Greg Hansen: At age 8, Byrne knew he had AD in his DNA

2010-03-25T00:00:00Z 2013-09-10T16:58:50Z Greg Hansen: At age 8, Byrne knew he had AD in his DNAGreg Hansen Arizona Daily Star Arizona Daily Star
March 25, 2010 12:00 am  • 

Bill and Marilyn Byrne grew up in rural Idaho, met on a hayride while freshmen at Idaho State, got married and had two boys, Bill III and Greg.

She was a teacher. He worked as a fundraiser in the ISU athletic department.

You can almost see the white picket fence around their home.

As professional opportunities improved, the Byrnes moved from Pocatello to Albuquerque and then to San Diego when Greg, then a third-grader, was asked to write a paper on what he someday wanted to be.

"Greg wrote 'I want to be an athletic director,' " Marilyn Byrne remembered Wednesday morning at McKale Center. "That's not what a typical 8-year-old would want to do. But even then, he knew; he was so taken by what his father did."

By the time he was 13, Greg regularly absorbed the father's dinner-time conversations about hiring coaches, selling basketball tickets and wishing that the Oregon Ducks could find a way to win more football games.

"I would sit at the table and read the NCAA News," he remembers.

Greg Byrne didn't want to be a ballplayer or sing in a rock band. During the time his father was athletic director at Oregon, Greg was a skilled big man at Sheldon High School. He was 6 feet 3 inches tall and began to wonder if he had what it took to play college hoops.

When he attended George Raveling's summer basketball camp at Washington State, Raveling began to call him "Colfax."

"Colfax is a small town near Pullman," Byrne says now. "George would say 'you can't jump any higher than the thickness of the Colfax phone book.' "

It wasn't until he was 33, married with two young boys, that Colfax Byrne wondered if he had chosen the wrong profession. He had worked in athletic departments at Oregon State, Oregon and Kentucky and it occurred to him that he wasn't living a normal life. He rarely had a weekend free and the thought of spending more time at home and less time stressed out about the Dear Old U would be worth a shot.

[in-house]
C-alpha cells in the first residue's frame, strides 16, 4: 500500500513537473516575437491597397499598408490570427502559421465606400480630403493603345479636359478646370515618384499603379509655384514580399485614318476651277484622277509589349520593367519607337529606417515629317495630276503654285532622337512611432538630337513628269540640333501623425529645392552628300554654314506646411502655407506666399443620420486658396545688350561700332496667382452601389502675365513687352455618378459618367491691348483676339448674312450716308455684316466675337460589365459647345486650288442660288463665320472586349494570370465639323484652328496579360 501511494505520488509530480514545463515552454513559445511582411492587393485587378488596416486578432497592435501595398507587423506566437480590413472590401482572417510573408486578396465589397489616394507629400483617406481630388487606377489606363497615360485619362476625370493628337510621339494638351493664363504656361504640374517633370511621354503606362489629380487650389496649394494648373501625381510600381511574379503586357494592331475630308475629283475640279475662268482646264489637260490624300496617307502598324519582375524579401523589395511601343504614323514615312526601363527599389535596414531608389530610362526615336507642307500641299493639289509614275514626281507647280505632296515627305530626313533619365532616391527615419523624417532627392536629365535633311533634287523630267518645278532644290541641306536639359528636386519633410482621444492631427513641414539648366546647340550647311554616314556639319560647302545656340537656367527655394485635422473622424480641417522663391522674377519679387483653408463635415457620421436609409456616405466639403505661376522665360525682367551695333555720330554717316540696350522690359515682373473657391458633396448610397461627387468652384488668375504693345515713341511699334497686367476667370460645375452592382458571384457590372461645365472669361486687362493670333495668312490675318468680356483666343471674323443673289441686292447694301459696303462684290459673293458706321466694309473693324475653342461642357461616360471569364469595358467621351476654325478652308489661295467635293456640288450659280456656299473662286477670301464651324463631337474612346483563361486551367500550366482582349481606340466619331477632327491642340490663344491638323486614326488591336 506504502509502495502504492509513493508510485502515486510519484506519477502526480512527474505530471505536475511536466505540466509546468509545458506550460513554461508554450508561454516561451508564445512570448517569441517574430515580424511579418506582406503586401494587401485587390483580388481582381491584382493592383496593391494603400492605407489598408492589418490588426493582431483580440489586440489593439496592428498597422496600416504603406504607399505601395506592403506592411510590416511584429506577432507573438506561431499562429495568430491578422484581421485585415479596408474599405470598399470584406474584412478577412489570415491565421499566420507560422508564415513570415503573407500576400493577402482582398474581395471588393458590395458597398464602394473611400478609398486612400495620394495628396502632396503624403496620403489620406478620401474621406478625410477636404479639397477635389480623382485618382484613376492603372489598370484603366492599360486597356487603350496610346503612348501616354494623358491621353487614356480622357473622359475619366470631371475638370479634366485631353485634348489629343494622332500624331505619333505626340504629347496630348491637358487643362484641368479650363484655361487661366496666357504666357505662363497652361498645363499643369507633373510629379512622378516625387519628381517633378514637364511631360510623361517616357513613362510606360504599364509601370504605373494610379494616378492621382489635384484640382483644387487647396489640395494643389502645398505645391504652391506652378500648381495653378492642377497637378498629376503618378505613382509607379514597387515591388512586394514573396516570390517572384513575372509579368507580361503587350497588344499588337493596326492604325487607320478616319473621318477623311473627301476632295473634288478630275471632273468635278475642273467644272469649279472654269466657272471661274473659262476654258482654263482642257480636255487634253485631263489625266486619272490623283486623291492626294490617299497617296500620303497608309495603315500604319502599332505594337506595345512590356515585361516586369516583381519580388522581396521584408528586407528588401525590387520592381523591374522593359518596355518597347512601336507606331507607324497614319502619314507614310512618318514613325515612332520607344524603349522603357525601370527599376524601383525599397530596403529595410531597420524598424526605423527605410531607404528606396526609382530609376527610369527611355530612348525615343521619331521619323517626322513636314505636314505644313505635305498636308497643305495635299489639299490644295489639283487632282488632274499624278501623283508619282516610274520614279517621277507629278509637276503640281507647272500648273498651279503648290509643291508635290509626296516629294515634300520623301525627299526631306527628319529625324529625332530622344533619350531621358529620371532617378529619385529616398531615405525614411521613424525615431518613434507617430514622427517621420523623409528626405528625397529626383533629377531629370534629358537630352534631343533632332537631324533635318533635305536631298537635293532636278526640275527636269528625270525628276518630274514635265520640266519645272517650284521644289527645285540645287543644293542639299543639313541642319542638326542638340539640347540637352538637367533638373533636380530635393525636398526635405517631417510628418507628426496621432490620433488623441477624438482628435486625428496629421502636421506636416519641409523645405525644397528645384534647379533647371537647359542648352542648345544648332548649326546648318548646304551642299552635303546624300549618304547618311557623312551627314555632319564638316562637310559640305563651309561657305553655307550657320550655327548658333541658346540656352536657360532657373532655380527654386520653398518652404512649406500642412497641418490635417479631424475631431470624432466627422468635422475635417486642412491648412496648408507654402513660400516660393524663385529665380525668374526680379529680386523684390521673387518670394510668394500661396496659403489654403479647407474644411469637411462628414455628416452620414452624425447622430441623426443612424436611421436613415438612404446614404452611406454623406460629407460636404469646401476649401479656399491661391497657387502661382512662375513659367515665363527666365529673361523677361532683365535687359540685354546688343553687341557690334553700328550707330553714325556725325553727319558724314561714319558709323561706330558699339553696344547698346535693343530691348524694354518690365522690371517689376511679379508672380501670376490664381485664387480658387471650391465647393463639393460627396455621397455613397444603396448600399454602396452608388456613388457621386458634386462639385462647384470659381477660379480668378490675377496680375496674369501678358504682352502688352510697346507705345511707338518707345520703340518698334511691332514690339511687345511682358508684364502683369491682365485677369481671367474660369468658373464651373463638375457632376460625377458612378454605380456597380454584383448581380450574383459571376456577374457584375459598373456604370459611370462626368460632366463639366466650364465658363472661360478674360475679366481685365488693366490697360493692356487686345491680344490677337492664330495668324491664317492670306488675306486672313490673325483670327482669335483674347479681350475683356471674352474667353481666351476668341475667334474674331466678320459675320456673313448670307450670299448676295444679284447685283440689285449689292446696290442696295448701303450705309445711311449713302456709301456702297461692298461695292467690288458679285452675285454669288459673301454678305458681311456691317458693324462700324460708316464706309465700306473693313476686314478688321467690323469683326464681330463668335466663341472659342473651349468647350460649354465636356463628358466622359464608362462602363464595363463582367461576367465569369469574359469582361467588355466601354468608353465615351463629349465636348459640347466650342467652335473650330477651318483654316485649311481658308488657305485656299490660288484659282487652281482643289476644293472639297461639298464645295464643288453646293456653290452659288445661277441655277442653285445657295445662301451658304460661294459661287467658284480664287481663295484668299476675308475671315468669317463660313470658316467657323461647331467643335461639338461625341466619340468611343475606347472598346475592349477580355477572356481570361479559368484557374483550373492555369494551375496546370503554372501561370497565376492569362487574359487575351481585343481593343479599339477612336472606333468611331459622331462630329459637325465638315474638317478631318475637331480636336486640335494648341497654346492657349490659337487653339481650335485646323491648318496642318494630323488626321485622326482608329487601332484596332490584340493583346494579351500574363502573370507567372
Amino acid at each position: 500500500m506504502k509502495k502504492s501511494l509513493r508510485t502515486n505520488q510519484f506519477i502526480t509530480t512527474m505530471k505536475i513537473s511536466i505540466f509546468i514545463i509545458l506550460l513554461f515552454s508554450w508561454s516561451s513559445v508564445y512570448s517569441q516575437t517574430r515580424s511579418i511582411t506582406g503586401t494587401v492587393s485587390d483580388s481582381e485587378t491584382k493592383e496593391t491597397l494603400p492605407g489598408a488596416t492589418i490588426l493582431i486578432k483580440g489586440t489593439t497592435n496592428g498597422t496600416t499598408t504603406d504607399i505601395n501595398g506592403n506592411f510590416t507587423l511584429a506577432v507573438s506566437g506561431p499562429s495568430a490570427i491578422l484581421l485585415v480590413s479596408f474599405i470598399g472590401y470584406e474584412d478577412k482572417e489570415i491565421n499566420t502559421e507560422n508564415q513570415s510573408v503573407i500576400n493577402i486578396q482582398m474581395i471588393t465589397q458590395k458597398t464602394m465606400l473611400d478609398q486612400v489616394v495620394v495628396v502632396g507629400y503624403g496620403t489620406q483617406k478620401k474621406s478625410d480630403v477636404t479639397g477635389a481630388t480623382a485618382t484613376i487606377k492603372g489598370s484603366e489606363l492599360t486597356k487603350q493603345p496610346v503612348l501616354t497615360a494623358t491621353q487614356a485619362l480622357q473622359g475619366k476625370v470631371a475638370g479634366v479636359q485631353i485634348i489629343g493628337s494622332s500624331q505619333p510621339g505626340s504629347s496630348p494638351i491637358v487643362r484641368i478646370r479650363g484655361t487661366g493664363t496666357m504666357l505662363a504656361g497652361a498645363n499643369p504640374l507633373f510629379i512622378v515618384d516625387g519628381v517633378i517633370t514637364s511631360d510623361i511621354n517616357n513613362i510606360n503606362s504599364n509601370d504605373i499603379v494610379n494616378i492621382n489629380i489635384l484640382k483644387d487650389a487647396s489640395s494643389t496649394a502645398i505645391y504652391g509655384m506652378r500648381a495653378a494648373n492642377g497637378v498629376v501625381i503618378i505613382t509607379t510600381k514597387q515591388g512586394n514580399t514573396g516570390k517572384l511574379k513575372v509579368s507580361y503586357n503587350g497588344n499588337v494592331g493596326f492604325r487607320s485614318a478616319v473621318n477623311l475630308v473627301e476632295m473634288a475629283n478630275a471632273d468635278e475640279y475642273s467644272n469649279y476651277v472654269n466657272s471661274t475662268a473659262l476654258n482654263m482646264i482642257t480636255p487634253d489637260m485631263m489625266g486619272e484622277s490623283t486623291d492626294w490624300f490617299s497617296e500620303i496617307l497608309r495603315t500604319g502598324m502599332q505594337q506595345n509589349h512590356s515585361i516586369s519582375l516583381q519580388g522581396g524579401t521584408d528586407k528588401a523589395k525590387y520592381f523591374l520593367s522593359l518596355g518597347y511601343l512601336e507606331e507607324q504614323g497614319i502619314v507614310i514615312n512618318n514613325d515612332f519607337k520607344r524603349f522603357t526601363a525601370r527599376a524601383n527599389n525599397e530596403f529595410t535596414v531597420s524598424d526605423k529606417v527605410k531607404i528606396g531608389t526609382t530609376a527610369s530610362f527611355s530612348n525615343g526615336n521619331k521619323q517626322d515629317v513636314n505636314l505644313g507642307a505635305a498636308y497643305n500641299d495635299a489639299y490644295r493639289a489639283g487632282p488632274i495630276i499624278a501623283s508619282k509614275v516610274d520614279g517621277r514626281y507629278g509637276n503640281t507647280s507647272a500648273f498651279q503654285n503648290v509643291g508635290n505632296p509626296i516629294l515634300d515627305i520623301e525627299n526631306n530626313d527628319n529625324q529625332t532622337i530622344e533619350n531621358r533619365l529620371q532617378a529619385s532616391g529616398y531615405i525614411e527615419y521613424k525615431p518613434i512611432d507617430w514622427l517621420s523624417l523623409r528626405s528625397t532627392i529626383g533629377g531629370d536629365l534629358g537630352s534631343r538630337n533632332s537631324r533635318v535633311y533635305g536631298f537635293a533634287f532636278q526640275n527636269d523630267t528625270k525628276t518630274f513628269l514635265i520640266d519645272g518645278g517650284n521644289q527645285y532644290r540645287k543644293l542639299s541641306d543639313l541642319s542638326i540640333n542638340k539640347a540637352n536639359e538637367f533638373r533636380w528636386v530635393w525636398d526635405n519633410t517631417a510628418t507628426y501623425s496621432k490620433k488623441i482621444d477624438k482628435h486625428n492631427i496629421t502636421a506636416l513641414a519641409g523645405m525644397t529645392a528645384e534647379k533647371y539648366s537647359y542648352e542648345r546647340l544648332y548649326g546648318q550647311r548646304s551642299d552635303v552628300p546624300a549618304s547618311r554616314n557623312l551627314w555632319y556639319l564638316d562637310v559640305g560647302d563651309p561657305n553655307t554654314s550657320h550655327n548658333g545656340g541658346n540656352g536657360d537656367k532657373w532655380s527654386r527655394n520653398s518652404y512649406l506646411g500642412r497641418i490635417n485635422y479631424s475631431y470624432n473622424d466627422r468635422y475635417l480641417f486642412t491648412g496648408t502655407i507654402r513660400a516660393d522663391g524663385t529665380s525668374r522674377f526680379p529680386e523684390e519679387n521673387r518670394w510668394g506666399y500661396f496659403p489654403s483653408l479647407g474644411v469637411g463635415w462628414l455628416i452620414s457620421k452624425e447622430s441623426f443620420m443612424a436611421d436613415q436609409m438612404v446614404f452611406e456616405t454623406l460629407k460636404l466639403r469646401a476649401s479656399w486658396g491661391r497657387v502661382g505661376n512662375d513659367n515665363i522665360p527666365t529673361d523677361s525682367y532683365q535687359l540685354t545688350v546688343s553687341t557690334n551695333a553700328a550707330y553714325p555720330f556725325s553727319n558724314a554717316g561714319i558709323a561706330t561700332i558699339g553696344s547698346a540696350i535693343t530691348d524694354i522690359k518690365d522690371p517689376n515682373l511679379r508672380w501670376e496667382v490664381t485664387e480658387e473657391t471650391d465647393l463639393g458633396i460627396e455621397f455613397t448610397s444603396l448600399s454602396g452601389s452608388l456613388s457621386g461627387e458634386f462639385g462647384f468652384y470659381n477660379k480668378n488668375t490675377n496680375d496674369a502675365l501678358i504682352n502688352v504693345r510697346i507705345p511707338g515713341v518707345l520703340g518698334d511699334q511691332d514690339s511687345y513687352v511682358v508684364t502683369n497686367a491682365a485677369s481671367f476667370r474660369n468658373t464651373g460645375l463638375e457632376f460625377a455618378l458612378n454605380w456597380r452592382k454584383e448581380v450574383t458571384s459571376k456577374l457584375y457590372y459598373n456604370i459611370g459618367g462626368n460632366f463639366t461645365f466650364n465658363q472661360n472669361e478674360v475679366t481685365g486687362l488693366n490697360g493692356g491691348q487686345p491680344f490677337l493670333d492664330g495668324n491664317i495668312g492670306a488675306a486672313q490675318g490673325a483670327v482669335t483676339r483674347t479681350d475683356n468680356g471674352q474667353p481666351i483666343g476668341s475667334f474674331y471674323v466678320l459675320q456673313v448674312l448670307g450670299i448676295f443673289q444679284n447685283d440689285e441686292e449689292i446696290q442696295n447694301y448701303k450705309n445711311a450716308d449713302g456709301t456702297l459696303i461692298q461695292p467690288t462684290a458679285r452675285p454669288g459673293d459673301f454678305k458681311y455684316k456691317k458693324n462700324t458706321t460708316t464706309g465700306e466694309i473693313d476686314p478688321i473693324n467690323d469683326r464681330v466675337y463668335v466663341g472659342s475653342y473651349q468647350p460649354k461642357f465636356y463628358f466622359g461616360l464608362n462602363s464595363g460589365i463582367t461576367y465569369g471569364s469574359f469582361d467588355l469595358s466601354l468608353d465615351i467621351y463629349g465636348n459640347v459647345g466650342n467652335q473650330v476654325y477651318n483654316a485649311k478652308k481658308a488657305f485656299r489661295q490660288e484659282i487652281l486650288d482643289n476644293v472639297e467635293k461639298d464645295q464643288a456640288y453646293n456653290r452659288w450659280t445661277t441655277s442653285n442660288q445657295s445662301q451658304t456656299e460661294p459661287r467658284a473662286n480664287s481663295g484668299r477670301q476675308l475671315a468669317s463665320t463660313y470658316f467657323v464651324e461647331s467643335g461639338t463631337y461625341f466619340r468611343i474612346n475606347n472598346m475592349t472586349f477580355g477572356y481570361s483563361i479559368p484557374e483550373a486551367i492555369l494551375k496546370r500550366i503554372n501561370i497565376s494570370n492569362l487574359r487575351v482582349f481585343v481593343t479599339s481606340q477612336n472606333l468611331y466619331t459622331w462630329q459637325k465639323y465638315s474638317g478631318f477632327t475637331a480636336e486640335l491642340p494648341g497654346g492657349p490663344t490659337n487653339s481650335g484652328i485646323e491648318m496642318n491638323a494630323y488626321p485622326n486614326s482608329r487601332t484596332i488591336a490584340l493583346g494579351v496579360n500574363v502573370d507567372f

So he left the Kentucky Wildcats and gave up his reputation as a Boy Wonder in the business of college athletics. He would sell litigation-preparation software for a firm owned by a wealthy UK booster.

Byrne had been briefed not by an attorney, but by Kentucky athletic director Mitch Barnhart, who warned that it was fine to try something else, but if he ever wanted to return to college athletics, at the same station, he'd better make it a quick trip.

Six months later, Byrne wanted back in. He missed the passion and energy of college athletics, and no one had forgotten him. Mississippi State immediately hired him as its director of athletic fundraising. A year later he was MSU's athletic director. He was 36.

On the day the Bulldogs introduced their young AD to the Mississippi community, Marilyn Byrne sat in the audience the way she did Wednesday at McKale Center. She remembers being somewhat awed and totally proud.

"What really struck me that day, is how much Greg knew about the business," she says now. "I had no idea. He has really paid attention."

Greg Byrne is very good on his feet. He might be 38, but he carries himself like a man unaffected by silly factors like age and agenda. He is Arizona's new athletic director because he so impressed UA president Robert Shelton and Cedric Dempsey, the former executive director of the NCAA.

This is the man Dempsey identified and Shelton hired to run the UA's $55 million athletic industry.

"I don't know how important age is; I was 33 when I got my first athletic director's job" at Pacific, Dempsey said. "Greg has a strength about him that really attracted me. He's articulate. He has impressed others. I talked to most every conference commissioner and Greg's name kept popping up."

At Shelton's request, Dempsey recommended a group of people he judged worthy of further scrutiny. Many of those were sitting ADs at BCS conferences earning in excess of $500,000, people he has known since he was Arizona's athletic director from 1982 to 1993. He also returned a list of what he calls "up-and-comers," a more affordable group that included Byrne.

Dempsey phoned Byrne, left a message and was encouraged when Byrne returned the call.

"It's funny," Dempsey says, "but Greg didn't call about the job himself; he called to recommend two other people. But I stayed with him and remained in contact for two or three weeks. He really struggled with the decision. I can tell you this: He didn't do it for the money. He did it because Arizona is a better job."

The trick now is for Byrne to sell the UA as much as he sold himself, and to make sure that running the UA athletic department remains a better job than the one he just left.

 

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